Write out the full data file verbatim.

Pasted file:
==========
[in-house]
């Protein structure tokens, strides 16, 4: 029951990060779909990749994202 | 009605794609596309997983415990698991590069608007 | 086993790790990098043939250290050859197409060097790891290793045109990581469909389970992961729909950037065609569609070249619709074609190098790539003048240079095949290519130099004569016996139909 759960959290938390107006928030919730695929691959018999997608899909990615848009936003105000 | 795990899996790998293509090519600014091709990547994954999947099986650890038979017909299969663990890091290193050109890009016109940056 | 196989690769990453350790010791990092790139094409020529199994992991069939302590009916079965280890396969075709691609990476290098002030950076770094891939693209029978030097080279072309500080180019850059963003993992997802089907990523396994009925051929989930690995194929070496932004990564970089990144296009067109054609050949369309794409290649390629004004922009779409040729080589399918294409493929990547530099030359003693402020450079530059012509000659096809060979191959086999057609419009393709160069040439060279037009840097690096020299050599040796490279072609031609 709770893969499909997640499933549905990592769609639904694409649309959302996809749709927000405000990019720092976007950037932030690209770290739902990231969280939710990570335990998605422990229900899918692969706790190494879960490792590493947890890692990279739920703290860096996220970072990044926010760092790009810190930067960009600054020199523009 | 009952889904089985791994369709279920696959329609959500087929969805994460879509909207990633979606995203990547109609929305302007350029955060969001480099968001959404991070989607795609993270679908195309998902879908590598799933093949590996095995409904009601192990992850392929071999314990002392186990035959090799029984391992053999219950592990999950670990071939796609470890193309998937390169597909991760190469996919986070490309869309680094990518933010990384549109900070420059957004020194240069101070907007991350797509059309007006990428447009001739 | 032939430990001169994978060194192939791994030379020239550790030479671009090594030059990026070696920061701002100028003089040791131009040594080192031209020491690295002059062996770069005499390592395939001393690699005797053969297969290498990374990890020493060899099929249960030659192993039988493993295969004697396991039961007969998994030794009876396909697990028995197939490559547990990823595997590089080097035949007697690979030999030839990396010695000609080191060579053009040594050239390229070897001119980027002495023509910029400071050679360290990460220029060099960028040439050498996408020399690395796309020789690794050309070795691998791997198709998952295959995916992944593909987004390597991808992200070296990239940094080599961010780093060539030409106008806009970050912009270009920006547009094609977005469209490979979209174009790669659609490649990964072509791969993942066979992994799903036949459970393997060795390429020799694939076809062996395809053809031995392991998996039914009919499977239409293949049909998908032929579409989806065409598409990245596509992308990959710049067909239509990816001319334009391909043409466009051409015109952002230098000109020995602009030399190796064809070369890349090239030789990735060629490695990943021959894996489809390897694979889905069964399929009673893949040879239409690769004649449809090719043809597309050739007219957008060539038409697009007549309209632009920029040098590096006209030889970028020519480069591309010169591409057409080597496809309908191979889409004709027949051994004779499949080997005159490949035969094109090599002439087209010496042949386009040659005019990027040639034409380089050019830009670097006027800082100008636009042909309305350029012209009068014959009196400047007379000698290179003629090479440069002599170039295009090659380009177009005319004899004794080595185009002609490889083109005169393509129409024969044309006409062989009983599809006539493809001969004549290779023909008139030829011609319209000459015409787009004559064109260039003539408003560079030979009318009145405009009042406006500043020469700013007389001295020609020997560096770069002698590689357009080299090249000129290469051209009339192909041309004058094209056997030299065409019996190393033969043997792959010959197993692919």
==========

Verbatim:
[in-house]
């Protein structure tokens, strides 16, 4: 029951990060779909990749994202 | 009605794609596309997983415990698991590069608007 | 086993790790990098043939250290050859197409060097790891290793045109990581469909389970992961729909950037065609569609070249619709074609190098790539003048240079095949290519130099004569016996139909 759960959290938390107006928030919730695929691959018999997608899909990615848009936003105000 | 795990899996790998293509090519600014091709990547994954999947099986650890038979017909299969663990890091290193050109890009016109940056 | 196989690769990453350790010791990092790139094409020529199994992991069939302590009916079965280890396969075709691609990476290098002030950076770094891939693209029978030097080279072309500080180019850059963003993992997802089907990523396994009925051929989930690995194929070496932004990564970089990144296009067109054609050949369309794409290649390629004004922009779409040729080589399918294409493929990547530099030359003693402020450079530059012509000659096809060979191959086999057609419009393709160069040439060279037009840097690096020299050599040796490279072609031609 709770893969499909997640499933549905990592769609639904694409649309959302996809749709927000405000990019720092976007950037932030690209770290739902990231969280939710990570335990998605422990229900899918692969706790190494879960490792590493947890890692990279739920703290860096996220970072990044926010760092790009810190930067960009600054020199523009 | 009952889904089985791994369709279920696959329609959500087929969805994460879509909207990633979606995203990547109609929305302007350029955060969001480099968001959404991070989607795609993270679908195309998902879908590598799933093949590996095995409904009601192990992850392929071999314990002392186990035959090799029984391992053999219950592990999950670990071939796609470890193309998937390169597909991760190469996919986070490309869309680094990518933010990384549109900070420059957004020194240069101070907007991350797509059309007006990428447009001739 | 032939430990001169994978060194192939791994030379020239550790030479671009090594030059990026070696920061701002100028003089040791131009040594080192031209020491690295002059062996770069005499390592395939001393690699005797053969297969290498990374990890020493060899099929249960030659192993039988493993295969004697396991039961007969998994030794009876396909697990028995197939490559547990990823595997590089080097035949007697690979030999030839990396010695000609080191060579053009040594050239390229070897001119980027002495023509910029400071050679360290990460220029060099960028040439050498996408020399690395796309020789690794050309070795691998791997198709998952295959995916992944593909987004390597991808992200070296990239940094080599961010780093060539030409106008806009970050912009270009920006547009094609977005469209490979979209174009790669659609490649990964072509791969993942066979992994799903036949459970393997060795390429020799694939076809062996395809053809031995392991998996039914009919499977239409293949049909998908032929579409989806065409598409990245596509992308990959710049067909239509990816001319334009391909043409466009051409015109952002230098000109020995602009030399190796064809070369890349090239030789990735060629490695990943021959894996489809390897694979889905069964399929009673893949040879239409690769004649449809090719043809597309050739007219957008060539038409697009007549309209632009920029040098590096006209030889970028020519480069591309010169591409057409080597496809309908191979889409004709027949051994004779499949080997005159490949035969094109090599002439087209010496042949386009040659005019990027040639034409380089050019830009670097006027800082100008636009042909309305350029012209009068014959009196400047007379000698290179003629090479440069002599170039295009090659380009177009005319004899004794080595185009002609490889083109005169393509129409024969044309006409062989009983599809006539493809001969004549290779023909008139030829011609319209000459015409787009004559064109260039003539408003560079030979009318009145405009009042406006500043020469700013007389001295020609020997560096770069002698590689357009080299090249000129290469051209009339192909041309004058094209056997030299065409019996190393033969043997792959010959197993692919």